— Bad news for the climate: Coal burning, and carbon emissions, are on the rise again, according to new data released by the International Energy Agency on Wednesday. "After three flat years that had hinted at a possible environmental breakthrough, carbon dioxide emissions from the use of energy rose again by 1.4 percent in 2017," reports The Post's Chris Mooney. The emissions uptick came as the world economy grew and nations demanded more energy — from not just fossil fuels, but renewables as well.

— The beef with beef: A new study found 20 percent of U.S. eaters account for nearly half of the total diet-related greenhouse gas emissions in the country, and beef eaters are a main contributor. "If those people consumed fewer calories and shifted to a more moderate diet with less beef," InsideClimate News reports, "that could achieve almost 10 percent of the emissions reductions needed for the U.S. to meet its targets under the Paris climate agreement, the researchers found."

— A way of life in Canada is melting: The warming climate is causing outdoor skating rinks in Canada to melt, straining a part of the country’s cultural identity, the New York Times reports. Rink Watch, a citizen-created project that reports on skating conditions from 1,500 rink owners, is collecting relevant data while “Canadian officials are coming to grips with the implications of climate change for their open-air town rinks."

— California's disastrous year continues: Battered by a record fire season that contributed to disastrous mudslides, Southern California is now bracing for what's expected to be the worst rainstorm of the year. “The most powerful rainstorm of the year is expected to deliver a direct hit to areas burned in the Thomas fire, bringing with it fears of new destructive mudslides,” the Los Angeles Times reports. “Authorities have ordered about 21,000 residents in Santa Barbara County to flee, marking the sixth evacuation since December for some.”


— Oil and gas leases in Gulf of Mexico bring in relatively tepid bids: Energy companies paid more than $124 million for oil and gas leases in the Gulf of Mexico in the largest-ever lease sale, The Post’s Steve Mufson reports. But the totals – oil companies bid on 148 blocks, or just 1 percent of those put up for sale -- fell short of previous sales. Mufson adds: “The totals also appeared modest compared with the expectations raised by President Trump in his ‘America-First Offshore Energy Strategy’ that was aimed at substantially enhancing the nation’s ‘energy dominance.’"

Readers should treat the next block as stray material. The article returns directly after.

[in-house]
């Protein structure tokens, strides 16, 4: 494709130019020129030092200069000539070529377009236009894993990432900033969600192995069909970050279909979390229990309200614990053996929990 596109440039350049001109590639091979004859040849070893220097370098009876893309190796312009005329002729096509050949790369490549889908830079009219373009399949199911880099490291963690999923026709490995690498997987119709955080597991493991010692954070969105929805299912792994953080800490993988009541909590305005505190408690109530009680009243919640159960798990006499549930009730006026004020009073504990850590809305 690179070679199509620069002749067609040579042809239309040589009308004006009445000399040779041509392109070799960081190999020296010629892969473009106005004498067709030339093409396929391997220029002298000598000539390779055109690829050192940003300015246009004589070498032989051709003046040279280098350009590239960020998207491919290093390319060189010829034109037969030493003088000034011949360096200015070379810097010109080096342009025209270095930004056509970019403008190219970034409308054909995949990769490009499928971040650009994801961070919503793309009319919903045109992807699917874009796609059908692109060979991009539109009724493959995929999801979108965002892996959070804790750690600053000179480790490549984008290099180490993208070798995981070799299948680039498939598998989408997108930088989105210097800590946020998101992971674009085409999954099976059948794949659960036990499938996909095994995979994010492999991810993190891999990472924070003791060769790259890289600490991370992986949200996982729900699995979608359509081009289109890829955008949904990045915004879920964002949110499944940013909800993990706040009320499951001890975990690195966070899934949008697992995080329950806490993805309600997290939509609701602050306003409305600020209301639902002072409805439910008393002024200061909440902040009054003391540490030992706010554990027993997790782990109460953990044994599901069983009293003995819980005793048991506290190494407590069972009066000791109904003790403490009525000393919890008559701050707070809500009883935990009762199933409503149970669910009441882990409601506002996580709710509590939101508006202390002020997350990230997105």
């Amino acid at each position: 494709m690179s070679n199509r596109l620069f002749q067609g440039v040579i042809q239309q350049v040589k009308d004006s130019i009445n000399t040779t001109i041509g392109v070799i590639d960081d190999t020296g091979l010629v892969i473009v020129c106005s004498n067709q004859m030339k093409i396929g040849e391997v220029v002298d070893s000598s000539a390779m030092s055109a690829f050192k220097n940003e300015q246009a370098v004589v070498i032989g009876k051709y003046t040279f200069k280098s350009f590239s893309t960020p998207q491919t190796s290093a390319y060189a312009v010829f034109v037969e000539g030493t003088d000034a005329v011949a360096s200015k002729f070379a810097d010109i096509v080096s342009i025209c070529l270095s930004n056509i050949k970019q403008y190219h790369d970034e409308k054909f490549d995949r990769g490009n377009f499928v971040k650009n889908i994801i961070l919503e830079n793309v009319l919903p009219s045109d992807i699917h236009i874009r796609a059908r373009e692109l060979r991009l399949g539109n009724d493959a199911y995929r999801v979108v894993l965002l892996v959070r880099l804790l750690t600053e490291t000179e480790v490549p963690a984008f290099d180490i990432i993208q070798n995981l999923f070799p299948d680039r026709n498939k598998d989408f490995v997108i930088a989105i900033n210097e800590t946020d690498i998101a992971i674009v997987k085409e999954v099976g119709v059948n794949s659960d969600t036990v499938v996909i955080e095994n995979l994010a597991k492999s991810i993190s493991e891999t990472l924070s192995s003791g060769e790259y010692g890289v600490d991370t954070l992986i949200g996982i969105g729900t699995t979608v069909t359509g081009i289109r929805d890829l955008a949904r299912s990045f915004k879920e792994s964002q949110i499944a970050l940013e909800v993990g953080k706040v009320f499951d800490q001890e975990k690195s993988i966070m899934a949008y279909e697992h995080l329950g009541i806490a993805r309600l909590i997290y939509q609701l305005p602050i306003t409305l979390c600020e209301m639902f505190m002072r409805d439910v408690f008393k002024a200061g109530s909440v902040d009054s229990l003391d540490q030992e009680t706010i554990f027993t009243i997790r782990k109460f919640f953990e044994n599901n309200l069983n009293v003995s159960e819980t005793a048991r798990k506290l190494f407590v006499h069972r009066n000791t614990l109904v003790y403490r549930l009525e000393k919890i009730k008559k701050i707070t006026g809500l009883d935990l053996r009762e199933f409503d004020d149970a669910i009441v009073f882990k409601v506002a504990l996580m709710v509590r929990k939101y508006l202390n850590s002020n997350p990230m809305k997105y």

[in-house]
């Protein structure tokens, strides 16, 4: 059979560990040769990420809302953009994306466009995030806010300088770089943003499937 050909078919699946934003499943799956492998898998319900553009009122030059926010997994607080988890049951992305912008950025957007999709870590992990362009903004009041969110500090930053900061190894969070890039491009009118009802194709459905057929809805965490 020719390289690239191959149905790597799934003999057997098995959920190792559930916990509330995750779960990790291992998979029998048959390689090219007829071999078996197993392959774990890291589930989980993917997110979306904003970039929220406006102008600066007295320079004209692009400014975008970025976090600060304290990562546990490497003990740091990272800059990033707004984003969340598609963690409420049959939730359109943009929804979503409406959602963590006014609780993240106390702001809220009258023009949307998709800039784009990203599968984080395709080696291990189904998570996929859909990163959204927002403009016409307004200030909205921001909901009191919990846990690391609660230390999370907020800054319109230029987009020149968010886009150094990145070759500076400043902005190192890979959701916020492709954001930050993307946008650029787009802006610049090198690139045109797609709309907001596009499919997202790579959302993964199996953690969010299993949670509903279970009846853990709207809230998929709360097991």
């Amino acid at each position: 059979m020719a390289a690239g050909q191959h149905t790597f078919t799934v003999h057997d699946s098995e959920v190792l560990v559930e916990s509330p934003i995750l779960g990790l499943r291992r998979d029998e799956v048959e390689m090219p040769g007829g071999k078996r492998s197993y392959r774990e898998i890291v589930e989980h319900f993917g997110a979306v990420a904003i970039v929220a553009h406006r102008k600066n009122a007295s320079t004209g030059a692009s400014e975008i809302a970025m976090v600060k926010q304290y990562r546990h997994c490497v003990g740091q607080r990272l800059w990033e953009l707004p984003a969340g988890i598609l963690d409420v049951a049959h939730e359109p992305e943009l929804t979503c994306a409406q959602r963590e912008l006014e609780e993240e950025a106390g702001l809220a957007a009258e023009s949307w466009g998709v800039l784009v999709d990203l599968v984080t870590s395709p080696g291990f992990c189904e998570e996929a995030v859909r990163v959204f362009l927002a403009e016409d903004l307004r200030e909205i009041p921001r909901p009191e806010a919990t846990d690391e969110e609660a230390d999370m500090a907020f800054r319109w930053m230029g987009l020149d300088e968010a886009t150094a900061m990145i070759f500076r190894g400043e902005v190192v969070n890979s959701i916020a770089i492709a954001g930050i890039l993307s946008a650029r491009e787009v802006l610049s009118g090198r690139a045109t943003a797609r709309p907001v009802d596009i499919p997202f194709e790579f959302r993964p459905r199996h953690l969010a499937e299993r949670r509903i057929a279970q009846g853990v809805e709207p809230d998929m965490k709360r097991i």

— Pennsylvania’s path to cutting coal emissions: A new regulatory approach allowed coal-fired power plants in Pennsylvania to cut emissions in half while the plants continued to run efficiently. the Wall Street Journal reports. “The rule, which took effect in January 2017, lowered the rate at which power plants and other sources can emit [nitrogen oxides.] For power plants, it requires use of a potentially costly pollution control, in which ammonia is injected to reduce NOx, but only during times of high power usage, when the method is most cost-effective."

The automaker said the company would allocate “an increasing amount” to research and development after spending 6.1 billion euros in 2017, an increase of a billion euros.
Associated Press


  • The Senate Energy and Natural Resources Committee holds a hearing on the 2018 Western Water Supply Outlook and Bills Related to Water Infrastructure and Drought Resiliency.
  • The American Enterprise Institute holds an event on the future of infrastructure policy under Trump.
  • USTR Robert Lighthizer will testify before the Senate Finance Committee on the president’s 2018 trade policy agenda.
  • The Wilson Center holds an event on “Linking China’s Domestic and Global Energy Ambitions"

Coming Up:

  • Berkeley’s Energy Institute at Haas holds its annual POWER Conference on Energy Research and Policy on Friday.

— First snow: A group of eighth graders from Hawaii experienced their first snow and snowball fight outside the White House yesterday.